Sticks and Stones

January Colors, Washington, Connecticut © Steven Willard

If April is the cruelest month*, what does that make January? The bleakest? The ideal month for black and white photographers? If you have trouble seeing in monochrome, January makes it easier. Most of the color has already been stripped away, replaced by shades of grey.

* From T. S. Eliot’s “The Wasteland”.

Olympus OMD EM1 with 12-40mm f2.8  zoom, processed in Nova® and Snapseed® on my iPad Pro.


Where do we fit in?

Where do we fit in?  © Steven Willard

Great minds have been pondering where we, as humans, fit in the Grand Scheme of the workings of the universe for centuries. Our science has allowed us to see farther into space, and further back in time, and as a consequence we are able to see just how small we are. At the same time science has made it possible to see into the workings of atoms and the particles of which they are formed. We become aware that in our bodies, that are mere specks of dust in the universe, there exist particles that are infinitesimally small. We exist, suspended between both extremes, not understanding, yet, how we got here or where we are going. Each of us is so small we have a difficult time imagining how we might affect the world, yet collectively we have forever reshaped the planet on which we live. And because of social media we are bombarded by messages emanating from the smallest minds broadcast to the largest audiences ever. Wars and violence rage around the world and we have no remedy but to be kind to one another as individuals; to recognize that in that Grand Scheme we are all the same; small or large depending which end of the telescope you are looking through. So where does that leave us? To paraphrase an old prayer, “The sea art so large, and our boat so small”, and we are all in it together.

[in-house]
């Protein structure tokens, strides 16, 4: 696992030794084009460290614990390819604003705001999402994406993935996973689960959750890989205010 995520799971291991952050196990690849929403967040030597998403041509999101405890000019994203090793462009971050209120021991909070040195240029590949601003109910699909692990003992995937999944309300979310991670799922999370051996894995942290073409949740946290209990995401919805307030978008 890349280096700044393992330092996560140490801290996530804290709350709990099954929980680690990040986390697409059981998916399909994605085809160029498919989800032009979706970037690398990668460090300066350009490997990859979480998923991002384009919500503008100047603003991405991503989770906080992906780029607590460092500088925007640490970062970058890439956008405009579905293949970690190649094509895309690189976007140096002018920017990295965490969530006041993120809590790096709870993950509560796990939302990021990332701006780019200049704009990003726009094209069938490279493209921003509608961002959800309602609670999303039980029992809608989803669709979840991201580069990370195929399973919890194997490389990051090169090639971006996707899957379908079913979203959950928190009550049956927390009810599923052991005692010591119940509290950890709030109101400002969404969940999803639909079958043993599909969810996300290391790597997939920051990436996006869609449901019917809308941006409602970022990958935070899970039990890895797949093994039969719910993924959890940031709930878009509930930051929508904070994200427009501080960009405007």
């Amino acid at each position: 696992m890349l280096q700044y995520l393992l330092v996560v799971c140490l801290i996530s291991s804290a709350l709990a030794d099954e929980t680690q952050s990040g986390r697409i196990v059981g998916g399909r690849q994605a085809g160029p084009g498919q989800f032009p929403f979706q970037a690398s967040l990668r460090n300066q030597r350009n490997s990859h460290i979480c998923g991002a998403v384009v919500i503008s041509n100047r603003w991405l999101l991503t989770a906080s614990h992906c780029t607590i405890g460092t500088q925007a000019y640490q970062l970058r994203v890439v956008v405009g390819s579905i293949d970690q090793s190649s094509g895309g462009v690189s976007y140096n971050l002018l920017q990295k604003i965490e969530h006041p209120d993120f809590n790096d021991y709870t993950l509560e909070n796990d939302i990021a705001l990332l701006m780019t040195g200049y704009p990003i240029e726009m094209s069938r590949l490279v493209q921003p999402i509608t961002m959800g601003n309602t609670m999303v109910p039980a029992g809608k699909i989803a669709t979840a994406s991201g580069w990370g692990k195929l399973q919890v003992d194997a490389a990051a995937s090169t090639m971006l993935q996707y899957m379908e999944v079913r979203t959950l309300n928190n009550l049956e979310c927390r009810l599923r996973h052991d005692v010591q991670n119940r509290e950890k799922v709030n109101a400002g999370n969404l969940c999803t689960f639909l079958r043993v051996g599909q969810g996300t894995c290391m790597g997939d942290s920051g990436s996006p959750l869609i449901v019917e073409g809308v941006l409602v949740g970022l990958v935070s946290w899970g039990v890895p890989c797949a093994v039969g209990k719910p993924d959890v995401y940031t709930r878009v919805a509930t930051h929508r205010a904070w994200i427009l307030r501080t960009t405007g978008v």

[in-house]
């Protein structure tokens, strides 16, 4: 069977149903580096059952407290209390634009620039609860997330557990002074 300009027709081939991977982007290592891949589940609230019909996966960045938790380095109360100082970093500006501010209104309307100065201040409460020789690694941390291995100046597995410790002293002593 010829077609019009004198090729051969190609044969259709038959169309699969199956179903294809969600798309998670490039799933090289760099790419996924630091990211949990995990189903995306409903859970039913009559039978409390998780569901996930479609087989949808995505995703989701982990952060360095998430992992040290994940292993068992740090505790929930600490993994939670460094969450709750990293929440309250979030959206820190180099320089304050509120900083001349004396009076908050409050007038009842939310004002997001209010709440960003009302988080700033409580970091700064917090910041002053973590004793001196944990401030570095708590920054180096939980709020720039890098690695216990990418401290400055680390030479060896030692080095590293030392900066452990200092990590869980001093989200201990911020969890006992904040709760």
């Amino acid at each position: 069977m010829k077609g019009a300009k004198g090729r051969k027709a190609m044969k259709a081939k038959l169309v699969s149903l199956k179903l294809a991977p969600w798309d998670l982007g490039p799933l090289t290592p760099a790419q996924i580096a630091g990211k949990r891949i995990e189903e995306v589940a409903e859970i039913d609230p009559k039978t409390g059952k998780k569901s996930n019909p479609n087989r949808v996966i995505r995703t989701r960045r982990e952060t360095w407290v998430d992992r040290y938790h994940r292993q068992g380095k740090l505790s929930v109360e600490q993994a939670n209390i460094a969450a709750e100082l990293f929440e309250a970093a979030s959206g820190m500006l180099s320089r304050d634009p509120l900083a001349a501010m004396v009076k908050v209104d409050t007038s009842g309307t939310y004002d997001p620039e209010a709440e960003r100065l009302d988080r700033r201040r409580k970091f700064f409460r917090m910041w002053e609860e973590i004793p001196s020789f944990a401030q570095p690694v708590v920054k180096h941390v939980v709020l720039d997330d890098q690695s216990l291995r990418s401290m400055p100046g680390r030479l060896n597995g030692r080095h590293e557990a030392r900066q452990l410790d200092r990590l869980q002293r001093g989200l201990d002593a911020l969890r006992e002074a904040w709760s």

Expectant mother

Expectant mother, Richmond, Virginia © Steven Willard

I could only surmise that this patient woman was waiting for her daughter to come out of the fitting room so she could give her blessing. How women do this I have no idea. I would have liked to see what happened next, but we were too cold to wait.

Panasonic GX85 with 12-32mm kit zoom, using the “L MONO” conversion jpeg and processed in Snapseed.

The long goodbye

Sweet sorrow © Steven Willard

Sometimes we just don’t want to let go, to say goodbye. Even after everyone else has “left the building” we can’t seem to acknowledge it’s time to part.

Panasonic Lumix GX85 with 9-18mm Olympus zoom, processed in PS Express and Snapseed.


Support system, Richmond, Virginia © Steven Willard

Isn’t it remarkable how much we place our trust in others every day? The crews of the trains that use this bridge system trust it was properly designed to do its job, and is properly maintained. Every time we get in a car we assume that other people on the road are going to follow the rules and stay on their side of the road. That the mechanics who service our vehicles have done their jobs correctly. When we fly, we trust not only those who built and maintain the aircraft, but the pilots and air traffic controllers, and the system that keeps planes from running into each other. We even trust the physics that hold those planes in the air. We trust elevators not to fail, and banks not to loose our money. Think of all the ways you place your trust in people you’ve never met. We trust that firemen will come when we need them, and police, too. We trust that the guy who we’ve hired to cut down that tree too close to the house won’t drop it on the car. We trust doctors and nurses, bless them, to know their jobs and take care of us when we can’t take care of ourselves. Think how much trust we place in teachers to teach. Think of the hundreds of ways we trust people we don’t know every day.

Think of all the trust we place in those who govern our country to do what’s best. Did I go too far?

Olympus OMD-EM1 with 12-40mm f2.8 lens processed on Snapseed

What’s behind the green door?*

Tobacco warehouse, Richmond, Virginia © Steven Willard

My friend, Ronnie, has lived in Richmond for eight years, and in that time has managed to find many wonderful subjects for photographs. Lucky for me he was willing to show me some of them. This warehouse is located not far from the river (that’s the James River), that flows through center of town. Earlier, we had taken a stroll on the “Pipeline Trail”. You can read more about that on my post of December 28.

*Some older readers from the US may remember the song from 1956.

Olympus OMD-EM1 with 12-40mm f2.8 lens processed with PS Express and Snapseed.


Contrast, Richmond, Virginia © Steven Willard

I love the contrast between the randomness of the tree’s branches and the straight regularity of the wall and ornamental pattern of the bricks.

Olympus OMD-EM1 with 12-40mm f2.8 lens, processed in PS Express and Snapseed on the iPad Pro2.